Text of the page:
A super easy step-by-step guide.
The arrival of Spring inspires all boaters to begin the process of reviving their boats, in anticipation of getting back out on the water. Just as you strategically prepared your boat for Winter, Spring commissioning should be done methodically, and in an order that prevents costly errors and system failures. You’d be surprised how many people I hear about who forget to put the drain plug back in their boat the first time they launch it after winter lay-up.
Here are some basic tips for getting your boat spring ready.
- Remove the cover, taking a minute to inspect the cover for any holes and cracks that may require repair before next season. Ideally you cleaned your boat in the fall, so it shouldn’t be too much effort to clean and scrub your boat from top to bottom to remove wintertime dirt and grit from the outside, taking care to polish that metal. Inspect all mounts, clips and anything that may have come loose over the winter.
- Now is the time to add a fresh coat of wax, especially to spots that you were unable to cover and protect during the winter. This is my least favourite task to do, but the results are well worth it. Waxing is very important for protecting the hull and is also helps your boat move smoothly through the water, reducing drag and improving fuel economy.
- Make sure you flush freshwater systems of any antifreeze with clean, fresh water. Fill your water tank and then open all the freshwater outlets in your boat systematically, one at a time, and flush the system until perfectly clear water comes through. Don’t forget the transom or anchor wash faucets.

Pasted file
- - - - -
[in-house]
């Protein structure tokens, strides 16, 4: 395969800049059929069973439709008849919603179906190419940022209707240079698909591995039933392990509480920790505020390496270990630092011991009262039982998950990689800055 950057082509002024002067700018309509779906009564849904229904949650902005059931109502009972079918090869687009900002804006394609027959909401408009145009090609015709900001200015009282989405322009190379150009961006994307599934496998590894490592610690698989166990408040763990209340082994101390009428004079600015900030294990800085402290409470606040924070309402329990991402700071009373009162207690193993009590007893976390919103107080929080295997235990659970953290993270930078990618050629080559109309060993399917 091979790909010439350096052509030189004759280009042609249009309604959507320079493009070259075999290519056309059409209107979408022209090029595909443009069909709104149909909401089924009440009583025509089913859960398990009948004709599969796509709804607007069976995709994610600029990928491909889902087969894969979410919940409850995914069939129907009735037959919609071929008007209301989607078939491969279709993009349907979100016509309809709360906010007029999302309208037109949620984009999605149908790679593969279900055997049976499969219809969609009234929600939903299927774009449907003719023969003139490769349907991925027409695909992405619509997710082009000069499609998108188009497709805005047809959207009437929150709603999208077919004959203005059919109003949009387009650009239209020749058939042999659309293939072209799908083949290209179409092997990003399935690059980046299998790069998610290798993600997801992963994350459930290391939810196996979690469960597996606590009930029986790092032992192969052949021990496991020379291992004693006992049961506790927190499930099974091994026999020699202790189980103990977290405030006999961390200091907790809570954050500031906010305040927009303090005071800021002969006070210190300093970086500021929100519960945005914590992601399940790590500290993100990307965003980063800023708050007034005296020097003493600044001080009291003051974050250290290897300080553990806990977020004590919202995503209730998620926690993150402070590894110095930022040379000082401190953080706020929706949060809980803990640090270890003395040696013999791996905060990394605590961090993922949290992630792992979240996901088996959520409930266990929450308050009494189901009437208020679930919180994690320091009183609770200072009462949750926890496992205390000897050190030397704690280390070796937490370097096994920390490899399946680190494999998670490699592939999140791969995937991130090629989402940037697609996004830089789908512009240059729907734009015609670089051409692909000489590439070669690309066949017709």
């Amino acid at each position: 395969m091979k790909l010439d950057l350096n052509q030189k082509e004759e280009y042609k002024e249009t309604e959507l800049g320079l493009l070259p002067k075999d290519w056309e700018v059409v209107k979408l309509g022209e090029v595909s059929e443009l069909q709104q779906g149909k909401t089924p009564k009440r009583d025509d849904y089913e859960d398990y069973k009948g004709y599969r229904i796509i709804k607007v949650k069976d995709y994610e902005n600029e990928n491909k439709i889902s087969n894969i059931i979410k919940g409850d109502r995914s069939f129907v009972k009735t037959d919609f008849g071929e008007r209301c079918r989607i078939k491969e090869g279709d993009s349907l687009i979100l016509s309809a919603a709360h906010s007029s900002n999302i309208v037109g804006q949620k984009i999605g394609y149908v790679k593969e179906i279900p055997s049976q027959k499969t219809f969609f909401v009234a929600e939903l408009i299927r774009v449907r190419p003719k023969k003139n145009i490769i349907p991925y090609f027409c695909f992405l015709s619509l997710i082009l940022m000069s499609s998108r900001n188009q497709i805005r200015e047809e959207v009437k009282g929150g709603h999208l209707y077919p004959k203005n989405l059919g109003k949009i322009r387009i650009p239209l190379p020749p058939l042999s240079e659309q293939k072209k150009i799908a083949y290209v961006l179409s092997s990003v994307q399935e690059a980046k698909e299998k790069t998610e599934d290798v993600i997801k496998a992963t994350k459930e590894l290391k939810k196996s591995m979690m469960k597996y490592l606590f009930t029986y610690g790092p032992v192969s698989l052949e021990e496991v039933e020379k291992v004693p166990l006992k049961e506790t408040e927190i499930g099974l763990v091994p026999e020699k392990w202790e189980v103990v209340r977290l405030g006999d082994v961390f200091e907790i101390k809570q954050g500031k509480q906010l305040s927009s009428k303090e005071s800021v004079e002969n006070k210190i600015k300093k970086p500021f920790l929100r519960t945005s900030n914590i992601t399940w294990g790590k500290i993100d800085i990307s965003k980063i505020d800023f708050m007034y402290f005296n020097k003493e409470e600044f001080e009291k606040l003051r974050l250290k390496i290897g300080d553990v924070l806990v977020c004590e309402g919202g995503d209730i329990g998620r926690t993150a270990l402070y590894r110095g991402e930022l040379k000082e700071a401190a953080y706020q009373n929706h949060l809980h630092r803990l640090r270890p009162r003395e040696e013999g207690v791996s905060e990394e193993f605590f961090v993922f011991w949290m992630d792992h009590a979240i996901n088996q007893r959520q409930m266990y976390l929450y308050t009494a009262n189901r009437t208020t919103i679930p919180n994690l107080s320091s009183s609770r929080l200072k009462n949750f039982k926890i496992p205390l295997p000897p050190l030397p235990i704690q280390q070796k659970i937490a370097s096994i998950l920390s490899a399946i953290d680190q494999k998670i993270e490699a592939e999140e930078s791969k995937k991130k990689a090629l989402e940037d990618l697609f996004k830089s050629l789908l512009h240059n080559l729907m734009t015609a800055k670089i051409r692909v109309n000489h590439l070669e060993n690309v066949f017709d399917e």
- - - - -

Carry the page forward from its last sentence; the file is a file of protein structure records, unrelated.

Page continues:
- Open seacocks and through-hull fittings before running inboard engines. This is a costly mistake, as you could potentially cause engine damage. Likewise, ensure there’s cooling water flowing from your outboard(s) the first time you run them. Refer to your owners manual or contact your marine mechanic with any questions.
- Carefully commission sanitation systems, specifically that you position Y-valves and seacocks in their legal positions, so waste goes into your holding tank and not into the water.
- Ensure bilge pumps are in good working order before you launch by adding water to the bilge with a hose or five-gallon bucket. If the pump removes the water, you’re generally good to go.
- It’s a good idea to add a coat of antifouling paint to the bottom of your boat, and while you’re there check zincs, examine propellers, and look over every inch of the hull for cracks or wear.
- PUT IN THE DRAIN PLUG. I realize I’m being Captain Obvious, but always make sure the drain plug is properly fastened, and you have a spare on board. This will ensure your first spring trial on the water doesn’t turn into a swim.
- Before dropping your boat into the water, you should consider any 3rd party work you want to get completed. This includes having window films installed, paint touch-ups, or mechanical fixes that might be more easily completed out of the water.
With these few steps, you can be assured that your first trip this year on the water is safe, fun, and successful.